the handle, when shit is getting out of control. I do this sometimes.
I react to things based on what characters in movies would do.
That's kind of ironic, considering I've always thought of myself as
a book person.
At least I think that's ironic. That word gets misused a lot.
The water isn't refreshing like it's supposed to be. It's ice-cold
and I gasp. As it swirls into a little cyclone on its way down the
drain, I look in the mirror, ashamed and angry at myself.
There's something wrong. With my penis.
It's been an unpredictable thing for a while now, my shlong, all
flighty and unreliable like some stoner uncle who shows up
hammered at Thanksgiving and forgets your name.
The guy I see in the mirror, Tom Violet, the same lanky,
moody bastard I've been looking at for almost thirty-six years
now, looks . . . old. The fact that I'm naked certainly isn't helping.
Like most men who are not Brad Pitt, I could do without the sight
of my own nudity. Back in the day I was a long-distance runner,
all streamlined and put together. Now I'm flabby-thin, the way a
fat guy might look after a year in an internment camp. Worse, the
hair on my chest is overgrown and dark against my pale skin and
I wonder if I should be one of those guys who shaves his chest.
Maybe that would help.
Of course it wouldn't help. That's not the problem. The problem,
still, is my broken wang.
I look at it in the mirror, really look at it, and it, too, appears
ashamed. It's shriveled up into itself, like an infant's thingy. I close
my eyes and touch it, and then I squeeze it, just to try to get something
going. I think of my wife. She's lying in bed, not twenty feet
away, in a red thing from Victoria's Secret—just "a fun little thing"
she picked up. I actually think that's the problem. Lingerie screams
of effort. It screams of forced intimacy and the fact that we both
know she's probably ovulating. We did the math this week. What
I need to do is to sneak up on sex. For some strange reason, thinking
about getting an erection makes it fucking impossible to get an
erection. I tried to explain this to Anna a few weeks ago, but she
didn't get it. I don't blame her. It's a very abstract concept.
Maybe it's the economy. Personal and global financial ruin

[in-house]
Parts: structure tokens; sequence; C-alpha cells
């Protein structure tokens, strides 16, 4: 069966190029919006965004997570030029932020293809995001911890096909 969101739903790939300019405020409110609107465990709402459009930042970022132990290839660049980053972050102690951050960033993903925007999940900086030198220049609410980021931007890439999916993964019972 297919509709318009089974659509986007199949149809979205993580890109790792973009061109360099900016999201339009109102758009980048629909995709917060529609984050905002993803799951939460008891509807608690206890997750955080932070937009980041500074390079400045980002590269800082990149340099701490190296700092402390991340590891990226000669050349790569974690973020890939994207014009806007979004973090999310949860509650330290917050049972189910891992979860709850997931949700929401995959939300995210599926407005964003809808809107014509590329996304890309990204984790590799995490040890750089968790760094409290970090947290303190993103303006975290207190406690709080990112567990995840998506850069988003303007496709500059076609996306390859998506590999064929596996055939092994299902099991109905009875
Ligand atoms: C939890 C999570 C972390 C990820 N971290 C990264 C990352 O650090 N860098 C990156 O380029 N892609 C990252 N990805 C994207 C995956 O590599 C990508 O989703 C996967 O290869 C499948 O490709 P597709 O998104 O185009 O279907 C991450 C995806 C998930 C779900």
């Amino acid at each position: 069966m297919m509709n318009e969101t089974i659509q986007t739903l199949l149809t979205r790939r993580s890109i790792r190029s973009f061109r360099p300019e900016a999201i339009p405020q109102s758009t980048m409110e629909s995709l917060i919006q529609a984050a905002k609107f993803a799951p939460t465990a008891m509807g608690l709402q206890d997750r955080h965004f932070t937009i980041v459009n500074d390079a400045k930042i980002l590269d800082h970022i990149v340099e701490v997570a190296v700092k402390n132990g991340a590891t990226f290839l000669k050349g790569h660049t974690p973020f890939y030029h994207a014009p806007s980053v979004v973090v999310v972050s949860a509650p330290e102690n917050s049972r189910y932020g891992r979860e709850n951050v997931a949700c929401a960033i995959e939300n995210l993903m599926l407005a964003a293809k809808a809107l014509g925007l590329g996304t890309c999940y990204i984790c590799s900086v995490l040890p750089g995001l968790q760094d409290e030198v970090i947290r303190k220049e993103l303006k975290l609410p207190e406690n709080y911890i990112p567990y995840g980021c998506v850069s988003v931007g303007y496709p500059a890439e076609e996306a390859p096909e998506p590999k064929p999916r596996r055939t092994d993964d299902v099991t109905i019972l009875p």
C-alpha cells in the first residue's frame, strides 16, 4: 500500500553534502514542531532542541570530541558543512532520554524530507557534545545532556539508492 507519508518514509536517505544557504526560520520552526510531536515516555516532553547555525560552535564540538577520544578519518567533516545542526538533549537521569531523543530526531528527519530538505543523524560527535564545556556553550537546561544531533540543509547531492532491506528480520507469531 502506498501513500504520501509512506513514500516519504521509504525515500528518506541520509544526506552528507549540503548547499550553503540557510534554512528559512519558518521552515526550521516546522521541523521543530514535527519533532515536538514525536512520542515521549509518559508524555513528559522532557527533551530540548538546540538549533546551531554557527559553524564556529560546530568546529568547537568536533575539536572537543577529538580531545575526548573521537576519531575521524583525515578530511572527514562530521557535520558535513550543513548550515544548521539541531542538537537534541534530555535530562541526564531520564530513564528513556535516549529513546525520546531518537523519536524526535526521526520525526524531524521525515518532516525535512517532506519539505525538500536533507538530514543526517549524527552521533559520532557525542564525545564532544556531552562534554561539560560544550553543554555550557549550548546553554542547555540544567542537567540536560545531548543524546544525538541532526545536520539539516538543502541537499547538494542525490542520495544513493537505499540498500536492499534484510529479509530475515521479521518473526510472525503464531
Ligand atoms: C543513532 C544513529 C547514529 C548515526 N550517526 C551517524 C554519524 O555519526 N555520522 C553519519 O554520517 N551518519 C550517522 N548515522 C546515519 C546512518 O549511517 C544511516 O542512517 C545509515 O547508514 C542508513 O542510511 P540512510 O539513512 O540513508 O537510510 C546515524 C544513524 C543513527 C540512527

could cause boner problems, right?
Sadly, no. This all started happening before the world ended. I'll
have to come up with another excuse.
And so I stroke on, like a fool, like a caged monkey masturbating
in front of a horrified troop of Cub Scouts at the zoo. There's a
sensation, like a phantom tingling somewhere in my stomach, but
then there's nothing again, and I begin to think about the cruelties
of aging. In my carefree youth, sitting in Catholic school, I
couldn't go more than twenty minutes without popping a painful,
trouser-lifting boner. Now, with the prospect of actual sex in the
other room, I've got nothing. Zilch.
How many perfectly good hard-ons have I wasted in my short,
stupid life? Hundreds? Probably thousands if you count college.
It's just not fair.
Finally, I turn off the faucet and give up. In the silent bathroom,
I give my lifeless manhood one last pleading look and then open
the door.
Anna is still in her Victoria's Secret thing, but she's de-sexed it a
little by putting on her reading glasses. She's stretched out on our
bed reading a New Yorker by the light of one of the candles she's set
up. I've been trying to jerk myself back to life. She's been reading
"Talk of the Town."
The stereo is still on, too. It's playing some CD of classical music
fused with nature sounds. It's supposed to be relaxing or soothing
or God knows what. But, of course, it's just more effort, more
unnatural things added to what's supposed to be the most natural
thing in the world.
Our dog, Hank, is skilled at sensing anxiety in a room. He's
sitting on the floor on one of his dog mats. He's one of those dogs
that always seems to be bracing himself for the worst.
Anna smiles and sits up. "Hi," she says. Her legs on our powder
blue sheets are long and toned and treadmill-ready. She's beautiful,
my wife, I recognize this, but my body is somehow rejecting this